Implicit in the arguments some teacher educators use to justify their low entry standards is that teacher education programs should be remedial programs, or bridging courses. Plans to require basic literacy and numeracy tests after graduation also imply that course time should be spent remedying basic academic deficiencies. Is there any other profession where this line of argument would be accepted or taken seriously?

A remarkable feature of the ATAR debate is what little consideration some universities give to the effects of their low entry standards on our schools and the teaching profession. The arrogance is breathtaking; the thought that they should consult with, or to listen to, the concerns of the teaching profession seems not to arise.

The brutal fact is that high-performing schools are unlikely to shortlist job applicants who come from universities with low entry standards. As a result, we run the risk of creating serious differences in teacher quality across schools serving students from different socioeconomic backgrounds.

The recent report of the Teacher Education Ministerial Advisory Group (TEMAG) missed the opportunity to address the recruitment problem. With little evidence, it claimed that the main problem was the quality of teacher education courses themselves, not recruitment and the quality of applicants.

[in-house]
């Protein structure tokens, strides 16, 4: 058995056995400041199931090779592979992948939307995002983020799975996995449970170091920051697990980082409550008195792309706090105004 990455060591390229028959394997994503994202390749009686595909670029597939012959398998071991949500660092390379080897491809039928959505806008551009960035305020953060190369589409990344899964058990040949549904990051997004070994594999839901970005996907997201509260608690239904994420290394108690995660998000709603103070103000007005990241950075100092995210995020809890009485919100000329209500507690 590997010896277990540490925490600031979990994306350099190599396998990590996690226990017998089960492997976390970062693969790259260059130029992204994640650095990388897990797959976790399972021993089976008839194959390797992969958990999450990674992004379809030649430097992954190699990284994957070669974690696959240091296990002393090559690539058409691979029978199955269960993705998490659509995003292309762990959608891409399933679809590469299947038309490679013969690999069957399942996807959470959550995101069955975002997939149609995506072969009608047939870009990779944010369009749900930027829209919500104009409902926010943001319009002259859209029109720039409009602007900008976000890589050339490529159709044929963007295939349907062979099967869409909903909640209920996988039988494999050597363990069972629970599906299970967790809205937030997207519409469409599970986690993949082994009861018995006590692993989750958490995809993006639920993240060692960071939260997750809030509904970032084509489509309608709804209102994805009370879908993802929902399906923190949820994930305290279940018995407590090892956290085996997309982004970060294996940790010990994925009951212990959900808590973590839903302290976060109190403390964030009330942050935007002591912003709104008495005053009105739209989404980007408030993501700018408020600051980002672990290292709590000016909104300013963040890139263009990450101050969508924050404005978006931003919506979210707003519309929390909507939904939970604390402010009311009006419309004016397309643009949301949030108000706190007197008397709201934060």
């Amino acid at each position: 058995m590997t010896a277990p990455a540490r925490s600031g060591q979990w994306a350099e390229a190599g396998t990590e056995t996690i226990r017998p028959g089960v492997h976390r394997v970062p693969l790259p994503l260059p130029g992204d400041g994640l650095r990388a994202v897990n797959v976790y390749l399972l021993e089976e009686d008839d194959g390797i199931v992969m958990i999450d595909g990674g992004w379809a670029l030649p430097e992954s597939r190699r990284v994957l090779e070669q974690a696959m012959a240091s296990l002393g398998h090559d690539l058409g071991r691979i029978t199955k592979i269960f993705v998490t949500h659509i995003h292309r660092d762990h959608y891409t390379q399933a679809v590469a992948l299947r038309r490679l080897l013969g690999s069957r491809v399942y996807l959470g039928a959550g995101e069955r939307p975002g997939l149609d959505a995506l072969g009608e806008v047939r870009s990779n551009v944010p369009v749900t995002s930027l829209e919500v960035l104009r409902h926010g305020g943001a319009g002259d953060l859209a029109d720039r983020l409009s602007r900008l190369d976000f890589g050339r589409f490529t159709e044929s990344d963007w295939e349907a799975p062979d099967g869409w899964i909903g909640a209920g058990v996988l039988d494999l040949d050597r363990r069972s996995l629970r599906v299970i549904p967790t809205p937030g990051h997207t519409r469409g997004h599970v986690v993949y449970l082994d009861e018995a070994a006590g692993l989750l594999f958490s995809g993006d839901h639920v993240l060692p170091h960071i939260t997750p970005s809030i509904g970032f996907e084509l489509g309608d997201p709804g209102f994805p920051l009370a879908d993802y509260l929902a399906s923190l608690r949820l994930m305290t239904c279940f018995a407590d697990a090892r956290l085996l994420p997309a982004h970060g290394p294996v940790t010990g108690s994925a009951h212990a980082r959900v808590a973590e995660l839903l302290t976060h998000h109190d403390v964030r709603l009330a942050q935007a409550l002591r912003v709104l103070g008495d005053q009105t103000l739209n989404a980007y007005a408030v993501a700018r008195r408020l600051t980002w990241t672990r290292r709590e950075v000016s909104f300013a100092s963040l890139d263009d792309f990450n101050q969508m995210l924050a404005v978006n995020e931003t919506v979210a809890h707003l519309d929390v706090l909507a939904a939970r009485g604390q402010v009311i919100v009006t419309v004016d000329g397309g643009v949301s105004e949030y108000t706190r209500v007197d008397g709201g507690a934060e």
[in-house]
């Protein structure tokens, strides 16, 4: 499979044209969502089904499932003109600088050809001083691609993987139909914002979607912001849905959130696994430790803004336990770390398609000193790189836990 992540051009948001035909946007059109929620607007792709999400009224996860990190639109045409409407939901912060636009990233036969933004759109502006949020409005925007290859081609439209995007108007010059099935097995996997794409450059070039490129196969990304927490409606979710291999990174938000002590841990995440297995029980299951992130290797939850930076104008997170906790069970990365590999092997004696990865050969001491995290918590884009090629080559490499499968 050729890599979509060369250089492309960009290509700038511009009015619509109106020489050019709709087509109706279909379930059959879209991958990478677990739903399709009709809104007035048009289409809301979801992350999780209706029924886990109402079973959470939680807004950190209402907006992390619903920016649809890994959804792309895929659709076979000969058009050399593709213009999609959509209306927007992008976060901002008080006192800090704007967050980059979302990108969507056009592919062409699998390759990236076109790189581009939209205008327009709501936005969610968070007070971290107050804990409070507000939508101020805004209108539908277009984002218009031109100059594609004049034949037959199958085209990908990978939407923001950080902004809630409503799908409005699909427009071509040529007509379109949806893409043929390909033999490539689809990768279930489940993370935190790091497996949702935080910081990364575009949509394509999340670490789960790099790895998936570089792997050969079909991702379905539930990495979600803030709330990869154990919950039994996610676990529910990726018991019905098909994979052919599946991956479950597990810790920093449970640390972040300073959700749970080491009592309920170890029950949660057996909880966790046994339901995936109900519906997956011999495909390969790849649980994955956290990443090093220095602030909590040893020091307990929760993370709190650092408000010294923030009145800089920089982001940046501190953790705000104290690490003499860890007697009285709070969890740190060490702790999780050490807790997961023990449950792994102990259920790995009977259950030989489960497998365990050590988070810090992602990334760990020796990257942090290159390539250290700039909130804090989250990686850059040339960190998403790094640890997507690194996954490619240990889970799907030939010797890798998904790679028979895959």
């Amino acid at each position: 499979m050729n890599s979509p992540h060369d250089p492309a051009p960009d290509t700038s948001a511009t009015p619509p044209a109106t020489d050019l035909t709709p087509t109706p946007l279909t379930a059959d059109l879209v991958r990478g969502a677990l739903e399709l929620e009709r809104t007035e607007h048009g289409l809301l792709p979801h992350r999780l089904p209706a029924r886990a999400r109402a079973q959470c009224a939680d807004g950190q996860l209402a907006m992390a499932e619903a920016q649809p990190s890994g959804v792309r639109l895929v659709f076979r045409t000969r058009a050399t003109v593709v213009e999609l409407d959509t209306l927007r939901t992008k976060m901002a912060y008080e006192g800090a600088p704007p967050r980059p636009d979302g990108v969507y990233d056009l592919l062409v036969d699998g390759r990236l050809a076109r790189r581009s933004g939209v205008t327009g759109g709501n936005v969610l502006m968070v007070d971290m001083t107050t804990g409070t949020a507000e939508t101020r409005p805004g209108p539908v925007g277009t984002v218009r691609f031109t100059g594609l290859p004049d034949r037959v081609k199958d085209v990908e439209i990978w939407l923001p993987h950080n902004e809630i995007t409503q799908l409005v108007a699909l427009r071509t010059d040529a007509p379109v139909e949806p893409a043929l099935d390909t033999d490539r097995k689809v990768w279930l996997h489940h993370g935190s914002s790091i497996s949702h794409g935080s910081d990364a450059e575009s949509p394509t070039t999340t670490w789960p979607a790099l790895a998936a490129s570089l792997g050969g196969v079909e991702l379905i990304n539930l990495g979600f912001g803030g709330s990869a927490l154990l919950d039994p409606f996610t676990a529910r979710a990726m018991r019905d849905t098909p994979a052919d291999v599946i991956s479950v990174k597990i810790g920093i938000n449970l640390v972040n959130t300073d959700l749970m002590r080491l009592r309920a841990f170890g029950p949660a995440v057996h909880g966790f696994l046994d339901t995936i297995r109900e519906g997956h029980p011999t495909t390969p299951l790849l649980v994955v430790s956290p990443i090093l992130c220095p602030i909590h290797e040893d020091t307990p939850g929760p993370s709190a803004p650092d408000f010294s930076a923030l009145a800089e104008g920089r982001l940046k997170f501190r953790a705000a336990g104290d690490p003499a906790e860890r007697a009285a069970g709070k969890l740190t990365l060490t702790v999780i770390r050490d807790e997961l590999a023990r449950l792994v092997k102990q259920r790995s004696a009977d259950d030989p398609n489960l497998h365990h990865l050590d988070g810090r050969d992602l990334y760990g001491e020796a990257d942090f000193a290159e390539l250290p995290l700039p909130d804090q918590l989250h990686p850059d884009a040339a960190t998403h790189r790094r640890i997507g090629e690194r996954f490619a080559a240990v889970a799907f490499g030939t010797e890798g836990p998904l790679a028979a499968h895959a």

The TEMAG report successfully diverted attention away from governments and their responsibility to ensure that teaching attracts sufficient numbers of our ablest students to meet the demand.

An argument in currency last year was that universities would lift their entry standards because it would threaten their accreditation status if many of their graduates failed. That argument lost all currency this year. Instead of falling, the proportion of offers to students with ATAR scores lower than 60 rose again in 2016.

Our approach to teacher education is very wasteful compared with countries such as Singapore where the number of entrants accepted into and graduating from teacher education is broadly in balance, where supply and demand are broadly in balance and where most new graduates remain in teaching long-term, unlike in Australia. The primary reason for this is that teaching in Singapore is a high-status profession that offers attractive career paths and working conditions.

Teacher education is too important to be left to the vagaries of university admission policies.

If the present trends in recruitment continue, we should consider diverting funding for teacher education from universities to a national teacher education authority for which the primary responsibilities should be to ensure that: supply of new teachers matches demand; teacher education services are purchased from accredited providers; funded courses attract sufficient students from the top 70 per cent of the age cohort; and teacher education program accreditation is conditional upon evidence that graduates meet specified high standards for professional knowledge and performance.

Lawrence Ingvarson is a Principal Research Fellow at the Australian Council for Educational Research. Read this article in full in the latest issue of the Centre for Professional Learning’s journal, JPL. Reading JPL can be counted as Teacher Identified hours for Maintenance of Accreditation